Jordan: Islamic Court Rejects Jordanian Orphan's Case
Compass Direct

An Islamic court in Jordan has rejected a teenage Christian girl's lawsuit to cancel her Muslim uncle's legal guardianship over herself and her younger brother. The June 20 ruling was a setback for Christian widow Siham Qandah, whose estranged brother Abdullah al-Muhtadi has been trying for the last six years to take custody of her two minor children to raise them as Muslims. Qandah herself could be jailed for disobeying orders from the Supreme Islamic Court of Jordan to hand over her daughter Rawan, now 15, and son Fadi, 14. However, advocate Rateb al-Dhaher, who is providing legal counsel to Qandah and her daughter Rawan, promptly filed an appeal against the new ruling. The appellate hearing is set for July 18. Baptized Christians, Rawan and Fadi were orphaned when their soldier father died. An Islamic court produced a "conversion" certificate, claiming her husband had converted to Islam. As minors, both children's legal identity changed to Muslim. Their Christian mother was not allowed to handle their financial affairs, so Qandah asked al-Muhtadi to serve as their Muslim guardian. In 1998, he launched a four-year lawsuit to take custody of the children away from his sister, so he could raise them as Muslims.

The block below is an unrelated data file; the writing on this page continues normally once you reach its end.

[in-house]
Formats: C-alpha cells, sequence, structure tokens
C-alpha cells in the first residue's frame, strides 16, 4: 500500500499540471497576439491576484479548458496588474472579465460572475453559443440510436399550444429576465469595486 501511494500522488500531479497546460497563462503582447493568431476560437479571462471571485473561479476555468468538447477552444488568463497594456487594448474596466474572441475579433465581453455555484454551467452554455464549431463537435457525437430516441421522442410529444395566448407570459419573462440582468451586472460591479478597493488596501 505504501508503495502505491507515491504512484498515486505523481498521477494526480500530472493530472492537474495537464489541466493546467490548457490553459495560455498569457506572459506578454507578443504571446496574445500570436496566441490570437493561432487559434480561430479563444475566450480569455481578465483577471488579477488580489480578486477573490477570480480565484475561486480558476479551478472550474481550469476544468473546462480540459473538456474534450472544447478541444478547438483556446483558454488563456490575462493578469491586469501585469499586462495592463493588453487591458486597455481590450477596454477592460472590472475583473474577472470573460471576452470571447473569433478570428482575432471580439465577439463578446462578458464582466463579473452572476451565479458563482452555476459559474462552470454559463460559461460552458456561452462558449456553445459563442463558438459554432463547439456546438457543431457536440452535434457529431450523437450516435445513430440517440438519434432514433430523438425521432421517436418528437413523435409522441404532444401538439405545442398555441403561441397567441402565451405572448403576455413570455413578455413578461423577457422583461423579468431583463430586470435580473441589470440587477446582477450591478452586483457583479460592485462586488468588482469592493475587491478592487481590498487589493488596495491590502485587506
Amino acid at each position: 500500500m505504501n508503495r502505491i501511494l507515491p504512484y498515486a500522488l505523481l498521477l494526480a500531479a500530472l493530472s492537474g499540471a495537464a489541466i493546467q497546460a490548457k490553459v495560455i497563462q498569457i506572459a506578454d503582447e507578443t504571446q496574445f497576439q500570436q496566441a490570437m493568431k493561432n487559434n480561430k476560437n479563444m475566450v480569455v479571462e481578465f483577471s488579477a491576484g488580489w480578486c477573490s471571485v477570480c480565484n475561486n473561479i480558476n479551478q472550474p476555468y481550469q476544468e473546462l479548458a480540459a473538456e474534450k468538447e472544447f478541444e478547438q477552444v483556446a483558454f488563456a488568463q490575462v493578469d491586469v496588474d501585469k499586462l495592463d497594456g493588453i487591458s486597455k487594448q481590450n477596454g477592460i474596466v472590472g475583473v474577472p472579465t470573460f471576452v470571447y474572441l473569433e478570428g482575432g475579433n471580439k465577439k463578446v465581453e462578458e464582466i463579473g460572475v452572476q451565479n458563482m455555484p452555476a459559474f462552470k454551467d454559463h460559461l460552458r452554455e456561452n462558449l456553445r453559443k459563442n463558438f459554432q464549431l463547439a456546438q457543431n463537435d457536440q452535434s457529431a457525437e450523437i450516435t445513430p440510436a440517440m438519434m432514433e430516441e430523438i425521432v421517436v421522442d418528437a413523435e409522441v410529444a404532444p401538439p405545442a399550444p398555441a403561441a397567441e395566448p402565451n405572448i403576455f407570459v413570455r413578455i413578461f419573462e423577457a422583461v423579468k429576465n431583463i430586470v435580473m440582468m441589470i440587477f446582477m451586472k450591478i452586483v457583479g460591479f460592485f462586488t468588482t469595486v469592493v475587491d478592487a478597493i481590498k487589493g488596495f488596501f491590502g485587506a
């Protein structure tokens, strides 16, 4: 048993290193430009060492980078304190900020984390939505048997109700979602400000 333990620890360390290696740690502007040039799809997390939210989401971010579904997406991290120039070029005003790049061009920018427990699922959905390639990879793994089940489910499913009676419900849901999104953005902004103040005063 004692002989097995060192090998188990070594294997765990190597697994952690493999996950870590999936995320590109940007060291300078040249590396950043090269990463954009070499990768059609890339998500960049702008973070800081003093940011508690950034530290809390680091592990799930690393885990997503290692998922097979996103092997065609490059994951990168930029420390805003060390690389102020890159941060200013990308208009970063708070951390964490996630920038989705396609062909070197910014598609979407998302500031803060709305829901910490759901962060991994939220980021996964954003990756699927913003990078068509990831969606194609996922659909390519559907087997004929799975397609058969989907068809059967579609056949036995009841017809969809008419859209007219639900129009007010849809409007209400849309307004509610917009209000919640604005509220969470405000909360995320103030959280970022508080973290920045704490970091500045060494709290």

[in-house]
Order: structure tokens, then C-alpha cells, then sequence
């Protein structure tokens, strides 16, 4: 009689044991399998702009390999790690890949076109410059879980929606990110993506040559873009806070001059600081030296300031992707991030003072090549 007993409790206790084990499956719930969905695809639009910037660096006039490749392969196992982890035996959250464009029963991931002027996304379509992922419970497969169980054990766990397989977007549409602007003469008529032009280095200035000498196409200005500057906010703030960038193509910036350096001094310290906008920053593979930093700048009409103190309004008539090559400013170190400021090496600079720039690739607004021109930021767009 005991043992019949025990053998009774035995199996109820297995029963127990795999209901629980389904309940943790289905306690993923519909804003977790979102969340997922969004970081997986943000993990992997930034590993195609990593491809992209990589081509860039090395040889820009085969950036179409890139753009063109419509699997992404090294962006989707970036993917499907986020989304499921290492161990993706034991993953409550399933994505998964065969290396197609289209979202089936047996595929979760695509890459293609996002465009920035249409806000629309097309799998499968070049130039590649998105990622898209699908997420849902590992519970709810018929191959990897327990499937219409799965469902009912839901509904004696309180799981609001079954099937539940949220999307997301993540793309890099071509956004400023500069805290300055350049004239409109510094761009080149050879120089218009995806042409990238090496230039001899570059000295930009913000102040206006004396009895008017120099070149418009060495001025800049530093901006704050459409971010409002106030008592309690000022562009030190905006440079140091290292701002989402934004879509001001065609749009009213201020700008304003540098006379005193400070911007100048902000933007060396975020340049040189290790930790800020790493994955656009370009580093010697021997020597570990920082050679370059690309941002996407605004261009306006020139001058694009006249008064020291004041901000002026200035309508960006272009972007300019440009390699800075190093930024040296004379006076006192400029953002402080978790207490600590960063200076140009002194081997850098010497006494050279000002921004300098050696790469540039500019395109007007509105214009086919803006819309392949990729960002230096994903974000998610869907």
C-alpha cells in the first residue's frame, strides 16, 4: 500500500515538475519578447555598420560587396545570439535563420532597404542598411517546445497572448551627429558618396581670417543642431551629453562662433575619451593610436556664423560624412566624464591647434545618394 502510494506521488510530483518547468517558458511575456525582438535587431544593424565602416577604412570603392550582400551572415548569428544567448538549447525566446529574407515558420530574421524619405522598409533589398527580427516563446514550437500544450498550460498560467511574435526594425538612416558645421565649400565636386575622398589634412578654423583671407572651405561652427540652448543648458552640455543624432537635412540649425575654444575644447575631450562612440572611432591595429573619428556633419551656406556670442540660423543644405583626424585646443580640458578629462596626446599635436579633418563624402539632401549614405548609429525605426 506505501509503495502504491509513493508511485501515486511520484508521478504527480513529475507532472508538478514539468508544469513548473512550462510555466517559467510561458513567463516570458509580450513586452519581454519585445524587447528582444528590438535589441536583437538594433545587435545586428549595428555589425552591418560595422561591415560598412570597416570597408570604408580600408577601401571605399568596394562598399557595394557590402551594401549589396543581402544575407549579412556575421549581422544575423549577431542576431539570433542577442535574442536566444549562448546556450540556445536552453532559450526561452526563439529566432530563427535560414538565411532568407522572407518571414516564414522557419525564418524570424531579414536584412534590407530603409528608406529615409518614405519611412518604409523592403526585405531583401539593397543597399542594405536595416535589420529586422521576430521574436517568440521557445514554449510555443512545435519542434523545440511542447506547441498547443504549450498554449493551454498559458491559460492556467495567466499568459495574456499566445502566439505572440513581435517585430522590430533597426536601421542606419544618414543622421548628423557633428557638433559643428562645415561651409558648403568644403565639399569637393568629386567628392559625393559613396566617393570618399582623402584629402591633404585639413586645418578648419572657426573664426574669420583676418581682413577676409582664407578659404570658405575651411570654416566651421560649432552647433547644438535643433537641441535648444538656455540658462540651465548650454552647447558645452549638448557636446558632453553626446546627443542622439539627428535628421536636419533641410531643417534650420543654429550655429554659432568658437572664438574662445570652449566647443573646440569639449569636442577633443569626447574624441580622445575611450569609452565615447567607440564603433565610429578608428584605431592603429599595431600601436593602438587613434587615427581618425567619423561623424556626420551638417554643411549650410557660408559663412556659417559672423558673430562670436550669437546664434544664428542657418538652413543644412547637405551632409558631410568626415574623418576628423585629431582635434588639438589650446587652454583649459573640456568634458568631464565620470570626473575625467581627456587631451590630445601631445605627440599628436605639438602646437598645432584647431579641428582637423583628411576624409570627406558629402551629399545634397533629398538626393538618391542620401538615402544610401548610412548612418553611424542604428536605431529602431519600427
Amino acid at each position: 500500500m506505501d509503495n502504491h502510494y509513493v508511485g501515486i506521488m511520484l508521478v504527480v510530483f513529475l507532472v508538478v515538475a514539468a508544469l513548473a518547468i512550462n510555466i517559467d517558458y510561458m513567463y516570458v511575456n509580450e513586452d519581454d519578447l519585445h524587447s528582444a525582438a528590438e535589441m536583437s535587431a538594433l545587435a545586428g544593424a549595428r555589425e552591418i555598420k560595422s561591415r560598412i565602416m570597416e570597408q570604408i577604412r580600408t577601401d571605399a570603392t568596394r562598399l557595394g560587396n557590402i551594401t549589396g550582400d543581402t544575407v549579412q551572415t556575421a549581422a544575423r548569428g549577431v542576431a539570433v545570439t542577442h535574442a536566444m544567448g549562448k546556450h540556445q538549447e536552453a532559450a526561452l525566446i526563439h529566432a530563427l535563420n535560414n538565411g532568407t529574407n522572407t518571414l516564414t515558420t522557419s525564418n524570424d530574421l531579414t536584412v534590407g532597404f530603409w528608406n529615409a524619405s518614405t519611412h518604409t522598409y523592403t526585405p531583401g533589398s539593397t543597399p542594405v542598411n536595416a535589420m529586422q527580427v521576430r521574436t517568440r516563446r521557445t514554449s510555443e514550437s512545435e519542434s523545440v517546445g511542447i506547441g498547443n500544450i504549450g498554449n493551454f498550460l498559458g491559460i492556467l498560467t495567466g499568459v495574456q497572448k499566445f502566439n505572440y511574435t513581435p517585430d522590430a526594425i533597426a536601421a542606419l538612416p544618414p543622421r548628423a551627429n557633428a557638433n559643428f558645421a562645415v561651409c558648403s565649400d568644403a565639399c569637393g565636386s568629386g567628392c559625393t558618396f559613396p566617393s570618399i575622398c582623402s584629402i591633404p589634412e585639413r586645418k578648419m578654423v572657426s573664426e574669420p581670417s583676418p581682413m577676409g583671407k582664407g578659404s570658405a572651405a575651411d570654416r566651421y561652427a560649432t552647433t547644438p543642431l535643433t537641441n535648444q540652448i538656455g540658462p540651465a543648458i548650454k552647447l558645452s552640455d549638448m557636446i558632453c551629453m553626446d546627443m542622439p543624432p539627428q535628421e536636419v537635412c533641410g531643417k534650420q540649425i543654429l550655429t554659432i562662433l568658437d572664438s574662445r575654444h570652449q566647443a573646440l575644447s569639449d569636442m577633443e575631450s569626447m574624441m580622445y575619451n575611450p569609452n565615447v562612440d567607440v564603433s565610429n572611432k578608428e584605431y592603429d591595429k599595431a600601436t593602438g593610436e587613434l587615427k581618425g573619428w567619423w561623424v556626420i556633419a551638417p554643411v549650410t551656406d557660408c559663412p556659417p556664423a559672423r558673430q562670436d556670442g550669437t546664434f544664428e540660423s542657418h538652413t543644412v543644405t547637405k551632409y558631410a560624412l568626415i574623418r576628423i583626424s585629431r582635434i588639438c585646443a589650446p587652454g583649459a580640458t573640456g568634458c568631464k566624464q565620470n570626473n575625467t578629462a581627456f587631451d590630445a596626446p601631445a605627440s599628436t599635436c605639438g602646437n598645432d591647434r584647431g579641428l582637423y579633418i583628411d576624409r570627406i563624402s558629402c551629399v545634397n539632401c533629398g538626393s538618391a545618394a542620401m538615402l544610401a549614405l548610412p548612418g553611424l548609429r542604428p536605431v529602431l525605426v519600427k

July Fourth Weekend Intercession Held in 'Place Where Chiefs Are Made'
Charisma News Service